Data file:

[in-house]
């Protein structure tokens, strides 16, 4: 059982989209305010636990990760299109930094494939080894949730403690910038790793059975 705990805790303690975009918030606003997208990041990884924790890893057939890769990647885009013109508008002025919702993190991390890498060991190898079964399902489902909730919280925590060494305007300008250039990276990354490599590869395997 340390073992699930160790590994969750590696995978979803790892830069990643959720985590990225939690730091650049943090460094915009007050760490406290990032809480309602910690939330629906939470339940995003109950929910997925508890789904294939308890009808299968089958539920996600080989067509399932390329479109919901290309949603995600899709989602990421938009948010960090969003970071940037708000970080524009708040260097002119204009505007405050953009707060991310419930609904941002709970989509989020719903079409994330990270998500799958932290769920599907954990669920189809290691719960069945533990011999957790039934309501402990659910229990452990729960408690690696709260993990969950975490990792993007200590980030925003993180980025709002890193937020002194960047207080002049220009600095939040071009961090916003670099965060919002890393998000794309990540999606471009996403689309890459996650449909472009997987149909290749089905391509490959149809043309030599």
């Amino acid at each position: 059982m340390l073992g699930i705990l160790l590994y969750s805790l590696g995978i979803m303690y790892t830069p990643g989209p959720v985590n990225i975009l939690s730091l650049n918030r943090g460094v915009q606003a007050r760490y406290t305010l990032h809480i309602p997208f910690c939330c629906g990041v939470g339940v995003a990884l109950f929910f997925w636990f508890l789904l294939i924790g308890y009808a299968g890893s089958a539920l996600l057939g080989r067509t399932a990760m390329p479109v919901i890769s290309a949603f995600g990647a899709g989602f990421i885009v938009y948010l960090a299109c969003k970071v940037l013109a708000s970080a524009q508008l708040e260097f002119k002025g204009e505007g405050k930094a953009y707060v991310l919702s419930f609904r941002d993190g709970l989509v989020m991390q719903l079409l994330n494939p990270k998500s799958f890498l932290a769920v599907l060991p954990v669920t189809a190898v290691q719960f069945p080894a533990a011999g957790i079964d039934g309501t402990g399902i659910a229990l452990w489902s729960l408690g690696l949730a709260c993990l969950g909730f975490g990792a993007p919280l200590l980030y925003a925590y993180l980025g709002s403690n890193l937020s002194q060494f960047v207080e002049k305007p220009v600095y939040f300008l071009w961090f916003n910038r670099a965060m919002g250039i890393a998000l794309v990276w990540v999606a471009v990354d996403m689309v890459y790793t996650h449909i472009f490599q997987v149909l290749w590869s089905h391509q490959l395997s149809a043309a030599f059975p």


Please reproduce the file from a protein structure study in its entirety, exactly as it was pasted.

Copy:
[in-house]
């Protein structure tokens, strides 16, 4: 059982989209305010636990990760299109930094494939080894949730403690910038790793059975 705990805790303690975009918030606003997208990041990884924790890893057939890769990647885009013109508008002025919702993190991390890498060991190898079964399902489902909730919280925590060494305007300008250039990276990354490599590869395997 340390073992699930160790590994969750590696995978979803790892830069990643959720985590990225939690730091650049943090460094915009007050760490406290990032809480309602910690939330629906939470339940995003109950929910997925508890789904294939308890009808299968089958539920996600080989067509399932390329479109919901290309949603995600899709989602990421938009948010960090969003970071940037708000970080524009708040260097002119204009505007405050953009707060991310419930609904941002709970989509989020719903079409994330990270998500799958932290769920599907954990669920189809290691719960069945533990011999957790039934309501402990659910229990452990729960408690690696709260993990969950975490990792993007200590980030925003993180980025709002890193937020002194960047207080002049220009600095939040071009961090916003670099965060919002890393998000794309990540999606471009996403689309890459996650449909472009997987149909290749089905391509490959149809043309030599």
């Amino acid at each position: 059982m340390l073992g699930i705990l160790l590994y969750s805790l590696g995978i979803m303690y790892t830069p990643g989209p959720v985590n990225i975009l939690s730091l650049n918030r943090g460094v915009q606003a007050r760490y406290t305010l990032h809480i309602p997208f910690c939330c629906g990041v939470g339940v995003a990884l109950f929910f997925w636990f508890l789904l294939i924790g308890y009808a299968g890893s089958a539920l996600l057939g080989r067509t399932a990760m390329p479109v919901i890769s290309a949603f995600g990647a899709g989602f990421i885009v938009y948010l960090a299109c969003k970071v940037l013109a708000s970080a524009q508008l708040e260097f002119k002025g204009e505007g405050k930094a953009y707060v991310l919702s419930f609904r941002d993190g709970l989509v989020m991390q719903l079409l994330n494939p990270k998500s799958f890498l932290a769920v599907l060991p954990v669920t189809a190898v290691q719960f069945p080894a533990a011999g957790i079964d039934g309501t402990g399902i659910a229990l452990w489902s729960l408690g690696l949730a709260c993990l969950g909730f975490g990792a993007p919280l200590l980030y925003a925590y993180l980025g709002s403690n890193l937020s002194q060494f960047v207080e002049k305007p220009v600095y939040f300008l071009w961090f916003n910038r670099a965060m919002g250039i890393a998000l794309v990276w990540v999606a471009v990354d996403m689309v890459y790793t996650h449909i472009f490599q997987v149909l290749w590869s089905h391509q490959l395997s149809a043309a030599f059975p």